Maj Rooney is a two-time recipient of the Top Gun award and was honored with the Spirit of Attack award as a top graduate of F-16 training. He has received many decorations to include the Air Force Commendation Medal, Air Medal, Anti-terrorism Medal, Combat Readiness Medal and Air Expeditionary Medal.  For his service and patriotism—Rooney was presented the White House's “Presidential Volunteer Service Award” by President George W. Bush, the Air National Guard's “Distinguished Service Medal”, the Air National Guard’s “Directors Service Award” and the Ellis Island “Medal of Honor”. He was honored at The Masters Invitational with the “William D. Richardson Award” for his outstanding contributions to golf and received the PGA of America's first-ever “Patriot Award”. He has been recognized as one of People Magazine's “Heroes of the Year”, Money Magazine’s “Hero of the Year” and ABC World News Tonight's “Persons of the Year”. He is a “Significant Sigma Chi” and was featured on NBC World News Making a Difference report.

Rooney founded The Patriot, a Robert Trent Jones, Jr.-designed course in Tulsa, Oklahoma. It is currently ranked 42nd among American golf courses in Golf Week’s Modern Top 100. The Patriot is home to the Folds of Honor Foundation headquarters. Rooney has continued his golf career as a majority owner of the historic Grand Haven (MI) Golf Club, ranked in the "Top 50 Public Courses in the Nation" by Golf Digest. Rooney is a majority owner of The Patriot, a Robert Trent Jones, Jr-designed course near Tulsa, OK. The Patriot is the home to the Folds of Honor Foundation headquarters. A percentage of all profits, guest play, as well as member contributions from The Patriot directly benefit the Folds of Honor Foundation.

 


Gen. (ret) Charles Boyd, a highly decorated Air Force combat pilot and the only Vietnam War prisoner of war to achieve the four-star rank, was awarded the College of Liberal Arts and Sciences Distinguished Alumni Award October 18. 2013 at the Dole Institute of Politics.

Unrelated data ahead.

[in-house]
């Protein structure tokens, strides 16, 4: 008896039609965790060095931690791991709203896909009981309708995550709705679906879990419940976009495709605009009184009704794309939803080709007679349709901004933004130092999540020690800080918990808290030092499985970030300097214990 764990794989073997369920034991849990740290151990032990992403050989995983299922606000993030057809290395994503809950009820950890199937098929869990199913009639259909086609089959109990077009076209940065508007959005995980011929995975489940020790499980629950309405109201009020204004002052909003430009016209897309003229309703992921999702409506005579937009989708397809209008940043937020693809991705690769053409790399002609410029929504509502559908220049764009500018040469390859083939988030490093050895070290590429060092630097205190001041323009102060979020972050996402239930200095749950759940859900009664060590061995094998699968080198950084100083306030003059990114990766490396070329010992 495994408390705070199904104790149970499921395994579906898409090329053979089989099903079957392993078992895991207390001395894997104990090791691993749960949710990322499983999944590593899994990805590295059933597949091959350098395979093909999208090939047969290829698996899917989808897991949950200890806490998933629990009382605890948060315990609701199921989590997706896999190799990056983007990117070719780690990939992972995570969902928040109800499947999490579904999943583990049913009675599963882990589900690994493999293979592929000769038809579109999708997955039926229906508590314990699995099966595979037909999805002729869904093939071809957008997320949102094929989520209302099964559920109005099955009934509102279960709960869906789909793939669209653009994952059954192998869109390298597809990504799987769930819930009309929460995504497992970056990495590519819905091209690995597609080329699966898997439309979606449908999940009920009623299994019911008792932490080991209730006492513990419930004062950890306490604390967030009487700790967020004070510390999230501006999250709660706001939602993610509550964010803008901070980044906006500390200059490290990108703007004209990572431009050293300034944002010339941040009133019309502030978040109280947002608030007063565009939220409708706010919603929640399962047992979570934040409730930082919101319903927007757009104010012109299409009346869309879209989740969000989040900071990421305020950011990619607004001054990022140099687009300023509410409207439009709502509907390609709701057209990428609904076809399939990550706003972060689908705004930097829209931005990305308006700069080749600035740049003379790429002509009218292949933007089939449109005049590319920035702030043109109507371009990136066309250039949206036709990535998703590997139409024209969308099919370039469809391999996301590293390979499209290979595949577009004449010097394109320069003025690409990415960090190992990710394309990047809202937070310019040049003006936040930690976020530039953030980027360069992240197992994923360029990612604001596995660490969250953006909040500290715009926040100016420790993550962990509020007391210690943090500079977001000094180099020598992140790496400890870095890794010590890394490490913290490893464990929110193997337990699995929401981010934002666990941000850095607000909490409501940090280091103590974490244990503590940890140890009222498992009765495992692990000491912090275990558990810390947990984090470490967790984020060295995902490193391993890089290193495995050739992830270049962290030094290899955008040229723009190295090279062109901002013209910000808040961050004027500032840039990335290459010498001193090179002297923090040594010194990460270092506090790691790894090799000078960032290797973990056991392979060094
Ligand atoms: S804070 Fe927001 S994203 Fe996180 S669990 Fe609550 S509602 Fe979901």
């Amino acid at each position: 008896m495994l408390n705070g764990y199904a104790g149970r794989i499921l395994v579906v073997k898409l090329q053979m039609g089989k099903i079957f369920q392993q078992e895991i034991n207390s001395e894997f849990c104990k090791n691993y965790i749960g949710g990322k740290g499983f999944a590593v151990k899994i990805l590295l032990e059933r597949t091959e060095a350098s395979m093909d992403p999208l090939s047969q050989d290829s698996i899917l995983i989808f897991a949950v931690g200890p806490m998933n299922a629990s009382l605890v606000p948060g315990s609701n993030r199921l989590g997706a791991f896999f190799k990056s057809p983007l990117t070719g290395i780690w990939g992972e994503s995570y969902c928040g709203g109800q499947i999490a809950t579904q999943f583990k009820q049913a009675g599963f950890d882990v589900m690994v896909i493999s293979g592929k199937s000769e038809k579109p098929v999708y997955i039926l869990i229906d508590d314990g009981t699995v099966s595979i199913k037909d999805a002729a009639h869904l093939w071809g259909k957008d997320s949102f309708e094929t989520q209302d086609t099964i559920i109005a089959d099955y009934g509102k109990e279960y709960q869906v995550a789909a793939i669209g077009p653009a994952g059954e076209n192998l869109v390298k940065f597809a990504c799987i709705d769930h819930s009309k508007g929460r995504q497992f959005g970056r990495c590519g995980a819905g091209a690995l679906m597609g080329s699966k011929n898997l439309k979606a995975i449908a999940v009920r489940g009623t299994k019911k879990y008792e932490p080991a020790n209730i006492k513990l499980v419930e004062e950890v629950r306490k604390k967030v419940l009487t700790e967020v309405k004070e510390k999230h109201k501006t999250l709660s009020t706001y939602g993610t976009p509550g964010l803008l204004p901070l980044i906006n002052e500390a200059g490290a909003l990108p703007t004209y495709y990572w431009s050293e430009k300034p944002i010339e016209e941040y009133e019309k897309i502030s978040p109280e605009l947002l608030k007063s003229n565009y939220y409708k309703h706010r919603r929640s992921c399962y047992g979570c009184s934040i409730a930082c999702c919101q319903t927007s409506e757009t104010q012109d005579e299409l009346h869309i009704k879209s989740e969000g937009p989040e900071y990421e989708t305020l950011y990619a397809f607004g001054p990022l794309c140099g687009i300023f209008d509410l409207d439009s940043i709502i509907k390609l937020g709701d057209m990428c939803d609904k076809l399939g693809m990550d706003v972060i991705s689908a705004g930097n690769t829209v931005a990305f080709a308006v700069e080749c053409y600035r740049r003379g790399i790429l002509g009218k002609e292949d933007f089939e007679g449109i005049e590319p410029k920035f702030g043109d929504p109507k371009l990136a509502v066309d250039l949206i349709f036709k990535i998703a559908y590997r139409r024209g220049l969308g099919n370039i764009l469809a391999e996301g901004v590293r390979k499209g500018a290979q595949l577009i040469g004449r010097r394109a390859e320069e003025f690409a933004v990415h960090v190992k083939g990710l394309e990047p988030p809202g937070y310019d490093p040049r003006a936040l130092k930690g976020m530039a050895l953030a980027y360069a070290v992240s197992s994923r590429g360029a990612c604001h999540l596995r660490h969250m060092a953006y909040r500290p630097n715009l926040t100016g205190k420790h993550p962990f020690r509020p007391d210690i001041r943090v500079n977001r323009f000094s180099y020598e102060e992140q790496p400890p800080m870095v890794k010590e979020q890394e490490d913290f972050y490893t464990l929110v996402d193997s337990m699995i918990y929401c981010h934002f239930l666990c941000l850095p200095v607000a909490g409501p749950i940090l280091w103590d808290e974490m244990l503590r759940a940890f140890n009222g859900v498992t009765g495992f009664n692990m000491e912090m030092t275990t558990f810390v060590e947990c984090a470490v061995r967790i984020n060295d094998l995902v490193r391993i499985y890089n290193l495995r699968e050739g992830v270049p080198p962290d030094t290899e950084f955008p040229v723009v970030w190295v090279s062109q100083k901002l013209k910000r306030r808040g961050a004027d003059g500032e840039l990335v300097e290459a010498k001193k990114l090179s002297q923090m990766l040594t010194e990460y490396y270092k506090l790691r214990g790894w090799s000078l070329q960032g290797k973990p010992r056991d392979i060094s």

A self-professed farm  boy from Iowa, Gen. Boyd was a 28-year-old captain flying the F-105 fighter-bomber when he was shot down over North Vietnam in 1966. He survived 2,488 days of solitary confinement in various North Vietnamese prisons before being released in 1973. While in confinement, a fellow POW taught Boyd Spanish vocabulary using tap code. He learned 2,700 words by the end, and would recite them alphabetically every day. After he returned to the States, Boyd decided to continue learning Spanish and entered Kansas University. He earned a bachelor’s and master’s degree in Latin A

merican Studies in less than three years. “At the time I was released, I had spent one-fifth of my life as a prisoner of war,” Boyd said. “I came back to a society that I didn’t recognize, and I had to figure out what I wanted to do for the rest of my life. I knew two things: I was not going to spend the rest of my life being a POW for nothing, and I knew that I loved this country and I wanted to serve it in some way.”

After graduating KU in 1976, Gen.  Boyd went on to enjoy a distinguished military career and retired from the Air Force in 1995 after 36 years of active service. He continues to serve his country as an advocate for economic and national security issues, and serves as a board member on numerous defense-related firms. “I’ve flunked  retirement four times,” Boyd said. After an hour-long conversation with Landon Rowland, the former chairman of Business Executives for National  Security in Kansas City, Gen. Boyd took time to reminisce with old college friends and reflect on his years at the University of Kansas. “This institution had a formative element in my life,” he said. “It took a guy who was at a very confused point in his life and it gave him an opportunity to kind of find himself within a learning environment, and it stuck.”